Russell Carter was born in Baltimore, Maryland on November 18, 1849. He was known as a very interesting person, a jack-of-all-trades. He graduated from the Pennsylvania Military Academy as an outstanding athlete in 1867, and was a professor of mathematics, civil engineering, chemistry and natural science there for several years. He took a brief break from 1873 to 1876 to try raising sheep in California. John Sweney worked with him to compile and publish a hymn book, Songs of Perfect Love in 1886, the same year “Standing on the Promises” was written. Twenty years after graduating from the academy, in 1887, he was ordained as a Methodist minister and began work in the Holiness movement. In 1891 he assisted with the compilation of a Christian and Missionary Alliance hymnal, Hymns of Christian Life, which included sixty-eight hymn melodies that he had composed, as well as fifty-two of his poems.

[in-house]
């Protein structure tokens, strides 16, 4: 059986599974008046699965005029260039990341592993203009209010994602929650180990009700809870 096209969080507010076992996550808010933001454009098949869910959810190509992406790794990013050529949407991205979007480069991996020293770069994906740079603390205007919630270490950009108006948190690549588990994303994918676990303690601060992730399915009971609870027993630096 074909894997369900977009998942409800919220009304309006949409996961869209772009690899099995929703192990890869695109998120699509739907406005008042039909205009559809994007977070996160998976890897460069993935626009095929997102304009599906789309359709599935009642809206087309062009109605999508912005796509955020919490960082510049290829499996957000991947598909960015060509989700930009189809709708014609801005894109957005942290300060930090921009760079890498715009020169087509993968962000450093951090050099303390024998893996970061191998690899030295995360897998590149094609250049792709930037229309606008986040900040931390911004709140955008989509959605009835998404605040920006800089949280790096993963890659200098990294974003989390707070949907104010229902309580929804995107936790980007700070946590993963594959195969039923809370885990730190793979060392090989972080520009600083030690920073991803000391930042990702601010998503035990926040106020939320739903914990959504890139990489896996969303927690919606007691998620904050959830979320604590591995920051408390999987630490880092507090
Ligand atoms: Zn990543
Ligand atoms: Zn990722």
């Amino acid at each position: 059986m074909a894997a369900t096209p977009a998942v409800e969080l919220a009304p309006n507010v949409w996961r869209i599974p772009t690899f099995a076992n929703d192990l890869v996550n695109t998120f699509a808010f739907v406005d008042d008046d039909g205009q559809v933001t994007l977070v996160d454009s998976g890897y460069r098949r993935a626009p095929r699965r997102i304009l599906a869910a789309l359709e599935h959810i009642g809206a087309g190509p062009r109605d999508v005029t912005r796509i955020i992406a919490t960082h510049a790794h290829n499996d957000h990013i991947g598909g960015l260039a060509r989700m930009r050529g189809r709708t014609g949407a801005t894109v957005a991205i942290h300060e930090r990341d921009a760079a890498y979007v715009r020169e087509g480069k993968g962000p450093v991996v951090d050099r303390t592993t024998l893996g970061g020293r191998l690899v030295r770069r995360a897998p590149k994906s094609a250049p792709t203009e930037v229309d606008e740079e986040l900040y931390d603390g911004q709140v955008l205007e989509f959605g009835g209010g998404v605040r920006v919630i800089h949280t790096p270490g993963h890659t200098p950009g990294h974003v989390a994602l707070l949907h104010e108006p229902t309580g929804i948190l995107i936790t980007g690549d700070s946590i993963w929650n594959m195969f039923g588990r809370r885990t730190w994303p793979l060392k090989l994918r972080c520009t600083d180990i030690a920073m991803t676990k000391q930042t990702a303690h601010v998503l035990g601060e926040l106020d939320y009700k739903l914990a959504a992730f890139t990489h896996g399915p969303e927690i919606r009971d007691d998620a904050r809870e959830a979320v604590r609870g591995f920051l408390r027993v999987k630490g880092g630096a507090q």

Later in life he studied medicine and became a physician practicing in his hometown of Baltimore, Maryland.
It is rumored that Russell Carter wrote the words to “Standing on the Promises” in part from personally experiencing God’s promises in his life. When he was 30, he began having heart trouble. His health fell to critical conditions, and there was nothing the doctors could do. Carter believed there was a reason, and decided that healthy or not, he would fully consecrate his life to the service of the King. He prayed for healing and stood on the promises of God. Within a few months, he returned to full health and lived until August 23, 1928.
Some hymns he produced were:
K.W. Osbeck, Amazing Grace: 366 inspiring hymn stories for daily devotions (Grand Rapids, Mich.: Kregel Publications, 1990), p. 85.
K.W. Osbeck, 101 more hymn stories (Grand Rapids, Mich.: Kregel Publications, 1985), p. 245.
Healing and Revival Press, www.healingandrevival.com, 2004.
JoAnn, homeschoolblogger.com, Hymn Studies, “Standing on the Promises.”
Connie Ruth Christiansen, sharefaith.com, “The Story Behind the Song – Standing on the Promises.”
Hymnary.org, Hymnals, Songs of Perfect Love
Photo from Richard W. Adams, The Cyber Hymnal, “hymn” (1996-2012) http://www.hymntime.com/tch